- To expand on that simple fact. First of all, yes, the original counter of how "pain and suffering are as much a part of living as anything" is easily argued against. Of course, it's only so because we, being the fleshy, "path of least resistance and pain" creatures we are (like every other living being we've made contact with ever) don't quite see things that way overall, and as a species find such an argument to be rather, well...lacking. At least, in our armchairs, away from the sudden realization that we could change the whole of MOTHERFRAKKING CREATION with a mere THOUGHT if we just said "yes" to Finch's offer. That's NOT saying that Finch's offer isn't valid, or at all appealling—it is very MUCH appealing AND its reasoning valid. However, here's the inherent problem. For one, it's a bad guy giving this offer. Now, we have no reason to assume that he's not making that offer genuinely, but this is a top-notch, head-of-invasion-group Krillitane we're talking about. These guys CHOW DOWN on any species they conquer *simply to add evolutionary benefits to themselves,* and that's just when they're at war. Finch himself goddamn snacked on an orphan seemingly out of being slightly peckish. It's never really made clear who gets control of the Skasis Paradigm and how. Nor is it made clear how that power, and thereby the control of it, is distributed. Of course, you can simply say "it makes them GOD, so that doesn't matter", but that only brings up the question in response, "Then what DOES matter?" It's obvious that Finch wants the Doctor to share this power, we get that the moment the Wham Line comes into play—and it's a good idea from a short-sighted, practical standpoint. What isn't so obvious is the simple fact that, like the rest of us, the Doctor is (despite his longevity and experiences) still a relatively mortal and emotional being of sentience. Sarah Jane's speech wasn't so much about the status quo, as it was about the fact that we humans, as a species, have to go through horrible, terrible things to evolve and develop in a good direction. It also doesn't stop the fact that, with a Ten as sudden Big Daddy over all the whole of time, space and creation, who's to say what goes and what does't? The point here wasn't so much that Status Quo is God, but rather that, in order to develop properly, species like our own, and even the Time Lords, have to experience all of the bad sides of creation as a whole as well, so that we know what NOT to do when it really matters. At this point, the only remaining arguement against such an idea is that, with the Skasis Paradigm solved, these rules no longer matter, but that again is also the point: the rules wouldn't matter, solely because they're in the hands of Finch and the Doctor—AND THEM ALONE. This would effectively make these two dictators over all existence. So all of existence would end up fitting THEIR ideas, wants, needs and desires, rather than letting us (and several other species out there) forging our own path—with all the "growing pains" that entails.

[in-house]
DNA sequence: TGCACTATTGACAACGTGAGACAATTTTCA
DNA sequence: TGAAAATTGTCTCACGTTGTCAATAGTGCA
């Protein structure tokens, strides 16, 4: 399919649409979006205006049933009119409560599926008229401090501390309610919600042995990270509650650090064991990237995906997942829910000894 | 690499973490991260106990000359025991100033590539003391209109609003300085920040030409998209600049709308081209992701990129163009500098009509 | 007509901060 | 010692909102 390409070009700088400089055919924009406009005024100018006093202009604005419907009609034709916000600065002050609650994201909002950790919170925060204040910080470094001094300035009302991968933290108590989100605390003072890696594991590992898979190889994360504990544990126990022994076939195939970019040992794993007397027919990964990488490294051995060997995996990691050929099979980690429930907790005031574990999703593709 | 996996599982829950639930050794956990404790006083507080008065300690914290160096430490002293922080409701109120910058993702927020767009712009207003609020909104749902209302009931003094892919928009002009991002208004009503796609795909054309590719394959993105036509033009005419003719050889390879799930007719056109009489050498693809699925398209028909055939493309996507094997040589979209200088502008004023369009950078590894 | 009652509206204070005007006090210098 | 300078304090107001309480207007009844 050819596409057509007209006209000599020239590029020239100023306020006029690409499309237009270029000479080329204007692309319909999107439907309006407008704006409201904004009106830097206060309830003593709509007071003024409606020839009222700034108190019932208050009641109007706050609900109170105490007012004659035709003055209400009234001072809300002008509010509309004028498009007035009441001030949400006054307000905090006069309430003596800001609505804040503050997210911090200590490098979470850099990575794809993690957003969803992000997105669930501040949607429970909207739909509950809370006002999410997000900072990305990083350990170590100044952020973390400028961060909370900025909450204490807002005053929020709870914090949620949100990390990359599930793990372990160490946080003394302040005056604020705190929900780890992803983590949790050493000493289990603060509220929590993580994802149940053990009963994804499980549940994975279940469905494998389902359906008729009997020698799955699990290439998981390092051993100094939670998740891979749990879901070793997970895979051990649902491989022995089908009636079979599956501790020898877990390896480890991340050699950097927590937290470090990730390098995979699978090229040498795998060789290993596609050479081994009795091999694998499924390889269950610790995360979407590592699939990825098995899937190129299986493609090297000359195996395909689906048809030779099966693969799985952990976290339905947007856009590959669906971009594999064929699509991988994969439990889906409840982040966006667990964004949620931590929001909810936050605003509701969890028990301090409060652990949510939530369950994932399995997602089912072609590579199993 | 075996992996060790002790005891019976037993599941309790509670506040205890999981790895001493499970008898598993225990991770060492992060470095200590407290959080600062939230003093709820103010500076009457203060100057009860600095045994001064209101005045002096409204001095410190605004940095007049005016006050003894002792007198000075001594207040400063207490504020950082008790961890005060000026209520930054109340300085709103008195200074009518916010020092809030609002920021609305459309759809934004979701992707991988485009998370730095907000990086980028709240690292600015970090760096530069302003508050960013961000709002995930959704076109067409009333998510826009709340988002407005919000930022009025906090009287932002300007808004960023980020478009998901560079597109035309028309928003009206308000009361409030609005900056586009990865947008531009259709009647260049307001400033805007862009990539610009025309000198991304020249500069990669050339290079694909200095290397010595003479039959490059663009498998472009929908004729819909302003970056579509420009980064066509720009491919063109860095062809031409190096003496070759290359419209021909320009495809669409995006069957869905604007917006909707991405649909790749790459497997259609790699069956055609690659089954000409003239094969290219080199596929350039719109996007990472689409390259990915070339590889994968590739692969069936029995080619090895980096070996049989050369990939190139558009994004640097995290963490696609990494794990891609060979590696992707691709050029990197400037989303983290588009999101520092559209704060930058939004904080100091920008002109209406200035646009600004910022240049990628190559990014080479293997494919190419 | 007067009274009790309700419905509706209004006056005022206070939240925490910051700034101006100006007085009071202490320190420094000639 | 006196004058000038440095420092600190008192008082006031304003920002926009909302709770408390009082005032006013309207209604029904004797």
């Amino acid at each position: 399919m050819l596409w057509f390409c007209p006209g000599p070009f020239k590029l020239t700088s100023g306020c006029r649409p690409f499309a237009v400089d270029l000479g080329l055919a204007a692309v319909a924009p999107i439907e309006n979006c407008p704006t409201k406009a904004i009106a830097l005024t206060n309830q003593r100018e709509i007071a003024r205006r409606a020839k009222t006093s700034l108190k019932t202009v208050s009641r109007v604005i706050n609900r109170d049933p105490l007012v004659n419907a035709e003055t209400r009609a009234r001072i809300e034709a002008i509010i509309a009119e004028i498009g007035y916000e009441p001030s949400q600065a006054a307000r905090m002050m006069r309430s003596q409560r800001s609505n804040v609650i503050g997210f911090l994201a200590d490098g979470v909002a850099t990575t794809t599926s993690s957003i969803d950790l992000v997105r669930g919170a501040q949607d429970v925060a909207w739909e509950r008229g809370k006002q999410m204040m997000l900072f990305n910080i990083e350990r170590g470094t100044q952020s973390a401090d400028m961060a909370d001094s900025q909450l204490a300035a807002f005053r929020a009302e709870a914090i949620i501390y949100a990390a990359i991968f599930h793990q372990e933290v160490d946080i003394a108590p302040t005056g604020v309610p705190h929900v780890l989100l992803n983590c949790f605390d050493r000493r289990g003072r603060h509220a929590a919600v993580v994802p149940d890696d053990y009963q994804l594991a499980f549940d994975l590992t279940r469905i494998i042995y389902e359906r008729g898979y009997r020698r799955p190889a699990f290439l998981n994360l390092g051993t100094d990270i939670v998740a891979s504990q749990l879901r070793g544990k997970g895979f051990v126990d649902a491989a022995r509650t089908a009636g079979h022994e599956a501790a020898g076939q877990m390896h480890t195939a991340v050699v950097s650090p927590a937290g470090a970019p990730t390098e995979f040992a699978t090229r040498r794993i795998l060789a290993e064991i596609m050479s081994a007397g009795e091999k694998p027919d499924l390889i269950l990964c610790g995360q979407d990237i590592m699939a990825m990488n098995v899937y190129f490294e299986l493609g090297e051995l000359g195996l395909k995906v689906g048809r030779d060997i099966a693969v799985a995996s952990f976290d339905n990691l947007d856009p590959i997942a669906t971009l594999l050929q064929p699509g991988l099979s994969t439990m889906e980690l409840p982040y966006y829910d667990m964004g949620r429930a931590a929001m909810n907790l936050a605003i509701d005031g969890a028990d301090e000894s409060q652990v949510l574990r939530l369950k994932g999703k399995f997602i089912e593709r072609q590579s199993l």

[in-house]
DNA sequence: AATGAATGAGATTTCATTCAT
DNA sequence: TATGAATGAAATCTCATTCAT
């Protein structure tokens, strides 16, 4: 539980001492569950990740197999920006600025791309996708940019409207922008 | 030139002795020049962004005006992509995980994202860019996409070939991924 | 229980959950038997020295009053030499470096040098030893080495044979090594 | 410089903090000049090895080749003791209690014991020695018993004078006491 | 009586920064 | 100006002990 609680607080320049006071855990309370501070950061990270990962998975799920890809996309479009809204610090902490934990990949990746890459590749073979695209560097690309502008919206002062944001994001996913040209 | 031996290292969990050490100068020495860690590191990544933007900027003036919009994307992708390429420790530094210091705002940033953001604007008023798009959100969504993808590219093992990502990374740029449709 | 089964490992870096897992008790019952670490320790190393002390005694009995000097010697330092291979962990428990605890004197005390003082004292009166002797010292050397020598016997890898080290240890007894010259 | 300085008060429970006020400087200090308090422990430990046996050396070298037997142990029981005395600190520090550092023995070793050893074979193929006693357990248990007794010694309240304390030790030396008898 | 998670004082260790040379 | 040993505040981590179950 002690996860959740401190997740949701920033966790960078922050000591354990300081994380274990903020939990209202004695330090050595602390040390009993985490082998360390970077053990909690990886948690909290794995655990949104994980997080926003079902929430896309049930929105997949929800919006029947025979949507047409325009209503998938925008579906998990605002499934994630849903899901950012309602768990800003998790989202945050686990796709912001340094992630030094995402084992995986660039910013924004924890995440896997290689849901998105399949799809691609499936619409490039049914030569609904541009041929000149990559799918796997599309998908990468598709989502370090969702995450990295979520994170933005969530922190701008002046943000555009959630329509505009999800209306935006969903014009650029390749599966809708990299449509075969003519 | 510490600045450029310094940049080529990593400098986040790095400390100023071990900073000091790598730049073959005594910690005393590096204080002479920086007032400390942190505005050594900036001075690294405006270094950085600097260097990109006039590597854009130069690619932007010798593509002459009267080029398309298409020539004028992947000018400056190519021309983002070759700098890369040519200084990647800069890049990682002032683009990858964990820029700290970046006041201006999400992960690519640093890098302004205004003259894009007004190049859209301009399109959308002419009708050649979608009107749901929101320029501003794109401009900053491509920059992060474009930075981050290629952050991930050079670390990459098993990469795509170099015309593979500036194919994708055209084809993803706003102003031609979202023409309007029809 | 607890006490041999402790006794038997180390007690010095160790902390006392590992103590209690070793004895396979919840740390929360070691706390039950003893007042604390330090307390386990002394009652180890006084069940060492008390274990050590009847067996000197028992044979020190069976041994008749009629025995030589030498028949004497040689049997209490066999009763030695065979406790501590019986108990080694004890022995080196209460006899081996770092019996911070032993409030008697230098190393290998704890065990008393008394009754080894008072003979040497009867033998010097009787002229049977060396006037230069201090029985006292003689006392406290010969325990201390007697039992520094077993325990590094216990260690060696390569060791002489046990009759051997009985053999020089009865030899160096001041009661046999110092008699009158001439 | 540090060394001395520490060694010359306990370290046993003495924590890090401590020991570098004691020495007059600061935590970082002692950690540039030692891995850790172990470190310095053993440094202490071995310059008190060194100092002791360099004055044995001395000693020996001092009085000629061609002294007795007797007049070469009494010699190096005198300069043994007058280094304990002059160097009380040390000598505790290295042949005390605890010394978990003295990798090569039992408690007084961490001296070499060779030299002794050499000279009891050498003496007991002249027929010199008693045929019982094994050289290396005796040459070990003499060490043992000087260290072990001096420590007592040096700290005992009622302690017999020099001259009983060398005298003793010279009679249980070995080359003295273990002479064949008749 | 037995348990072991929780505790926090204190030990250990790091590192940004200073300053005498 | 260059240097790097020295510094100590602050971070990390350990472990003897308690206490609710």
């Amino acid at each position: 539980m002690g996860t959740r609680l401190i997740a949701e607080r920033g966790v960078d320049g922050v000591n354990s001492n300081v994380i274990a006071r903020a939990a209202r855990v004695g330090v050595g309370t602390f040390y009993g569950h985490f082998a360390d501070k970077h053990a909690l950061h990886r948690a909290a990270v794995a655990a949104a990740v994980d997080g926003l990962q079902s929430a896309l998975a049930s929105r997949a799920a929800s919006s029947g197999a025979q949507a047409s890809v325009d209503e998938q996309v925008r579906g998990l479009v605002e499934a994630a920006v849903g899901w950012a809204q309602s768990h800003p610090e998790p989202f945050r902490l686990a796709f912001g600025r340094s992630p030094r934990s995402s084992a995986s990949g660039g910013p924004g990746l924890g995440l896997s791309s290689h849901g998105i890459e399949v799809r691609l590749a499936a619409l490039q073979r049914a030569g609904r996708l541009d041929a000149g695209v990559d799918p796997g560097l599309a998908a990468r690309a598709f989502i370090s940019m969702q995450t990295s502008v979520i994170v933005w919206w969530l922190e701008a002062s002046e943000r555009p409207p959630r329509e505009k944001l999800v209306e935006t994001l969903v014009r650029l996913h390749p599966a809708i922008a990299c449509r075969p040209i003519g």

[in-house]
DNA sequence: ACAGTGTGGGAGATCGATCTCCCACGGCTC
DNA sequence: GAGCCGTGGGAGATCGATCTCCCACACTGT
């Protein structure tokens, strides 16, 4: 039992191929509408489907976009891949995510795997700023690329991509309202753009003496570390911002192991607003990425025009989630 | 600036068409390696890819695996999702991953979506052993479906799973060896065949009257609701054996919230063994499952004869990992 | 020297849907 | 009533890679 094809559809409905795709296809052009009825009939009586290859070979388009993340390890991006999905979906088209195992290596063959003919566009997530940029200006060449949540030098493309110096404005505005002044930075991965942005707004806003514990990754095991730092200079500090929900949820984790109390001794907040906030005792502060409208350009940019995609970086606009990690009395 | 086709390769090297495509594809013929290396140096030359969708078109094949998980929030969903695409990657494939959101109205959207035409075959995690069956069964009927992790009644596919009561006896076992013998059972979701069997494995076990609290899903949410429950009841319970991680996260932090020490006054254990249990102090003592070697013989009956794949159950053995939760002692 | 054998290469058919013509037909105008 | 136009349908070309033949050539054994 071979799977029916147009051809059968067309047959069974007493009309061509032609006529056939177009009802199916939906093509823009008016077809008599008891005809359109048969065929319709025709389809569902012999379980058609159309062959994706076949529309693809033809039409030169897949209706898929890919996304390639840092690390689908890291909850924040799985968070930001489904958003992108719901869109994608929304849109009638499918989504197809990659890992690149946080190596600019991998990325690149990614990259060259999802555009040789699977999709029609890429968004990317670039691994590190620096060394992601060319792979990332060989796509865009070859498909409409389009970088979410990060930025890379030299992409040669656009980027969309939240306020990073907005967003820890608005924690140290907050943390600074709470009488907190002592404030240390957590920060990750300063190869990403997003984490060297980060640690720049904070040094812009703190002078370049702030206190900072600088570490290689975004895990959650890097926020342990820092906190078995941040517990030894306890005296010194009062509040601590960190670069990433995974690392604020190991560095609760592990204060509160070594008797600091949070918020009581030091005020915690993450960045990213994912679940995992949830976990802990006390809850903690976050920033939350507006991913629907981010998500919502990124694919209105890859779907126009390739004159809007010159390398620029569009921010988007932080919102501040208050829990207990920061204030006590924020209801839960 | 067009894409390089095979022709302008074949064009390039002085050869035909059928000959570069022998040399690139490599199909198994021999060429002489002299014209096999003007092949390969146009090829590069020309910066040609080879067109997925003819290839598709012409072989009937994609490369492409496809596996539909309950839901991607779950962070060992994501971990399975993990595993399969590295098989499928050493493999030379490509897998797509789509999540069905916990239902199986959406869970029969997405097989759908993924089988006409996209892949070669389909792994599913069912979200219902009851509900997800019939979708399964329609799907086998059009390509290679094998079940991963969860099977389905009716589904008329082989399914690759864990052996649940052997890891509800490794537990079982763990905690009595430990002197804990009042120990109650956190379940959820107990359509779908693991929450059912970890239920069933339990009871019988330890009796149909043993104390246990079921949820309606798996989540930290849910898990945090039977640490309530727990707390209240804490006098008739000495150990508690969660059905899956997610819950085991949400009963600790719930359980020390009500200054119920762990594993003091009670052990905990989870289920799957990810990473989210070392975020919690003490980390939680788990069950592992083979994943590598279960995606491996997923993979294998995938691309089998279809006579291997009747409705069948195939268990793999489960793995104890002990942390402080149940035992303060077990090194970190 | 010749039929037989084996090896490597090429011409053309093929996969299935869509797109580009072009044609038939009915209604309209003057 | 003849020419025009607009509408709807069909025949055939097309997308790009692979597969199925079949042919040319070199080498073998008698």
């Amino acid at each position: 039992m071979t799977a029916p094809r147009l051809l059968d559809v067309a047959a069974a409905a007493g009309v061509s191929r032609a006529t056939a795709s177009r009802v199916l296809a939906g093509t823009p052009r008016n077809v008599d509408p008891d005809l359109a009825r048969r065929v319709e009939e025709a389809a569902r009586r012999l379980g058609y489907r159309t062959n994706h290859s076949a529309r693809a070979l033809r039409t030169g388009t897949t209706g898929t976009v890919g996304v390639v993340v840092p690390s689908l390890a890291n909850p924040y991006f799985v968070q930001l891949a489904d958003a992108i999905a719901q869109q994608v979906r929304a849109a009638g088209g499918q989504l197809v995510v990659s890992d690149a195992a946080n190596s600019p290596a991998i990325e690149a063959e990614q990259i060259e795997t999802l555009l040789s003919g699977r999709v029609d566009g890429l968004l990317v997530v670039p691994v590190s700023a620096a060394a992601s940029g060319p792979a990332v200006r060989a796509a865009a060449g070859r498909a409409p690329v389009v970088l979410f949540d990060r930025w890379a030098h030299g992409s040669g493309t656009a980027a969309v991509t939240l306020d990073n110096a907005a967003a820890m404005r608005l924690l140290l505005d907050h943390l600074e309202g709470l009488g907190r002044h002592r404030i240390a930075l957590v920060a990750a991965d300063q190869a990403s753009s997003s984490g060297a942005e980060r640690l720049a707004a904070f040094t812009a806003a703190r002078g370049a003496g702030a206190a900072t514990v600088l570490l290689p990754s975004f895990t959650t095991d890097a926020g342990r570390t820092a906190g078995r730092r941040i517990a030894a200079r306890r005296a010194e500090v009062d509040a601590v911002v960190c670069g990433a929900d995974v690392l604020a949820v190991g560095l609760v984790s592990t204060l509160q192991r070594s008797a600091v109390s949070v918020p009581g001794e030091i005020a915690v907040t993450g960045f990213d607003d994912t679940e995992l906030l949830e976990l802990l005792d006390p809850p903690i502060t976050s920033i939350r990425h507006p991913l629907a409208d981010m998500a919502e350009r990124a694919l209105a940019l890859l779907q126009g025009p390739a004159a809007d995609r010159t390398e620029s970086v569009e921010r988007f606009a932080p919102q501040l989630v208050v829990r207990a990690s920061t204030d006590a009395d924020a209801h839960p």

Does it make a LITTLE bit more sense now, why the Doctor ultimately said no?
- Wait, The Doctor and Sarah Jane had a romantic relationship? Since when? (it also bugs me that Sarah doesn't mention that her doctor was a middle-aged man with an overly long scarf)
- It was never actually said, but "School Reunion" implies that Sarah was in love with the Doctor, and Tom Baker and Lis Sladen both theorized that Sarah and the Doctor were "boinking all over the TARDIS," to put it one way. And Sarah had two Doctors, don't forget (and met One, Two, and Five).
- They did?! When?